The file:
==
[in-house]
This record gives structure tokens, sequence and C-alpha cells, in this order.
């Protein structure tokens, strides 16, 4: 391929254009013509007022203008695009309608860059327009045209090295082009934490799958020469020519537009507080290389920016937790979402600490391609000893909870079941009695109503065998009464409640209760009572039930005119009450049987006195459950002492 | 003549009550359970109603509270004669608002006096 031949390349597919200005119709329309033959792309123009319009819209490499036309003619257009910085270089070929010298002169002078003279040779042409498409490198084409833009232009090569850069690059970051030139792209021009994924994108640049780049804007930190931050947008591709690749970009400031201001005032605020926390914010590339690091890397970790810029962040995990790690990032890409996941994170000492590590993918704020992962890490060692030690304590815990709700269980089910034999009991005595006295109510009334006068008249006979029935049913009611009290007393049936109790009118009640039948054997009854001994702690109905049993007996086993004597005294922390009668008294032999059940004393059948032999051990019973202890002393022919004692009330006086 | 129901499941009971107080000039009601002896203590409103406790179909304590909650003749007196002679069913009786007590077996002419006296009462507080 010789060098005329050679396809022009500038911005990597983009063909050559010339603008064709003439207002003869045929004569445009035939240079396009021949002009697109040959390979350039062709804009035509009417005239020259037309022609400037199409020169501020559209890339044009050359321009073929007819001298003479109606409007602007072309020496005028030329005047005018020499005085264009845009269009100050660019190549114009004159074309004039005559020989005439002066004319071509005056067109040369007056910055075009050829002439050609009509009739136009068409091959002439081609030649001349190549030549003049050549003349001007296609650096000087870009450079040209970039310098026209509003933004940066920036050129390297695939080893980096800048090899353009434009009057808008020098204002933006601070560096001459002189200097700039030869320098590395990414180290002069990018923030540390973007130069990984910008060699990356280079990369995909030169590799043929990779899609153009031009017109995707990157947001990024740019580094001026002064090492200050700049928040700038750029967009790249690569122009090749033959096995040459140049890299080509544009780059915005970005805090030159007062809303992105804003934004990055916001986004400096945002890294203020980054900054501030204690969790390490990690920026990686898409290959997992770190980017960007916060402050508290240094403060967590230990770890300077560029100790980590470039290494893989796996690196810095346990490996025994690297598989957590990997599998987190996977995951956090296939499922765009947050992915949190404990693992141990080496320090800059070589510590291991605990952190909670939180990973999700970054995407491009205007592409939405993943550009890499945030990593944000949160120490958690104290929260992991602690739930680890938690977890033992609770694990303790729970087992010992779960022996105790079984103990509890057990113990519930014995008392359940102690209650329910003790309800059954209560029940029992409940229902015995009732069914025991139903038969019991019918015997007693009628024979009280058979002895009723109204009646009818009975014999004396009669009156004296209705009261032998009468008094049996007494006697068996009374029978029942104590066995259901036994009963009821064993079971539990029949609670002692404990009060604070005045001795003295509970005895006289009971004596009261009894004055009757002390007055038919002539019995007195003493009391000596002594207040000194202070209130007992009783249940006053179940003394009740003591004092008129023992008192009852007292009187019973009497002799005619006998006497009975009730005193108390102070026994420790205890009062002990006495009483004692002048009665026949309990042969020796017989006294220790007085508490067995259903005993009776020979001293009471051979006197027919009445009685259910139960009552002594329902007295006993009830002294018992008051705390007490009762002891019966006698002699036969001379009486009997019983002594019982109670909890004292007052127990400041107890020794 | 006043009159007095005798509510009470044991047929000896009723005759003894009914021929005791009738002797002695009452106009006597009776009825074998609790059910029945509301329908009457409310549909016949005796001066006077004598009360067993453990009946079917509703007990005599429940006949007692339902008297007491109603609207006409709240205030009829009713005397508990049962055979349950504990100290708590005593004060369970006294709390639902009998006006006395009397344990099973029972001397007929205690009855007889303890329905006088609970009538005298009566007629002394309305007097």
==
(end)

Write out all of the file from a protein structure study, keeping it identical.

[in-house]
This record gives structure tokens, sequence and C-alpha cells, in this order.
């Protein structure tokens, strides 16, 4: 391929254009013509007022203008695009309608860059327009045209090295082009934490799958020469020519537009507080290389920016937790979402600490391609000893909870079941009695109503065998009464409640209760009572039930005119009450049987006195459950002492 | 003549009550359970109603509270004669608002006096 031949390349597919200005119709329309033959792309123009319009819209490499036309003619257009910085270089070929010298002169002078003279040779042409498409490198084409833009232009090569850069690059970051030139792209021009994924994108640049780049804007930190931050947008591709690749970009400031201001005032605020926390914010590339690091890397970790810029962040995990790690990032890409996941994170000492590590993918704020992962890490060692030690304590815990709700269980089910034999009991005595006295109510009334006068008249006979029935049913009611009290007393049936109790009118009640039948054997009854001994702690109905049993007996086993004597005294922390009668008294032999059940004393059948032999051990019973202890002393022919004692009330006086 | 129901499941009971107080000039009601002896203590409103406790179909304590909650003749007196002679069913009786007590077996002419006296009462507080 010789060098005329050679396809022009500038911005990597983009063909050559010339603008064709003439207002003869045929004569445009035939240079396009021949002009697109040959390979350039062709804009035509009417005239020259037309022609400037199409020169501020559209890339044009050359321009073929007819001298003479109606409007602007072309020496005028030329005047005018020499005085264009845009269009100050660019190549114009004159074309004039005559020989005439002066004319071509005056067109040369007056910055075009050829002439050609009509009739136009068409091959002439081609030649001349190549030549003049050549003349001007296609650096000087870009450079040209970039310098026209509003933004940066920036050129390297695939080893980096800048090899353009434009009057808008020098204002933006601070560096001459002189200097700039030869320098590395990414180290002069990018923030540390973007130069990984910008060699990356280079990369995909030169590799043929990779899609153009031009017109995707990157947001990024740019580094001026002064090492200050700049928040700038750029967009790249690569122009090749033959096995040459140049890299080509544009780059915005970005805090030159007062809303992105804003934004990055916001986004400096945002890294203020980054900054501030204690969790390490990690920026990686898409290959997992770190980017960007916060402050508290240094403060967590230990770890300077560029100790980590470039290494893989796996690196810095346990490996025994690297598989957590990997599998987190996977995951956090296939499922765009947050992915949190404990693992141990080496320090800059070589510590291991605990952190909670939180990973999700970054995407491009205007592409939405993943550009890499945030990593944000949160120490958690104290929260992991602690739930680890938690977890033992609770694990303790729970087992010992779960022996105790079984103990509890057990113990519930014995008392359940102690209650329910003790309800059954209560029940029992409940229902015995009732069914025991139903038969019991019918015997007693009628024979009280058979002895009723109204009646009818009975014999004396009669009156004296209705009261032998009468008094049996007494006697068996009374029978029942104590066995259901036994009963009821064993079971539990029949609670002692404990009060604070005045001795003295509970005895006289009971004596009261009894004055009757002390007055038919002539019995007195003493009391000596002594207040000194202070209130007992009783249940006053179940003394009740003591004092008129023992008192009852007292009187019973009497002799005619006998006497009975009730005193108390102070026994420790205890009062002990006495009483004692002048009665026949309990042969020796017989006294220790007085508490067995259903005993009776020979001293009471051979006197027919009445009685259910139960009552002594329902007295006993009830002294018992008051705390007490009762002891019966006698002699036969001379009486009997019983002594019982109670909890004292007052127990400041107890020794 | 006043009159007095005798509510009470044991047929000896009723005759003894009914021929005791009738002797002695009452106009006597009776009825074998609790059910029945509301329908009457409310549909016949005796001066006077004598009360067993453990009946079917509703007990005599429940006949007692339902008297007491109603609207006409709240205030009829009713005397508990049962055979349950504990100290708590005593004060369970006294709390639902009998006006006395009397344990099973029972001397007929205690009855007889303890329905006088609970009538005298009566007629002394309305007097």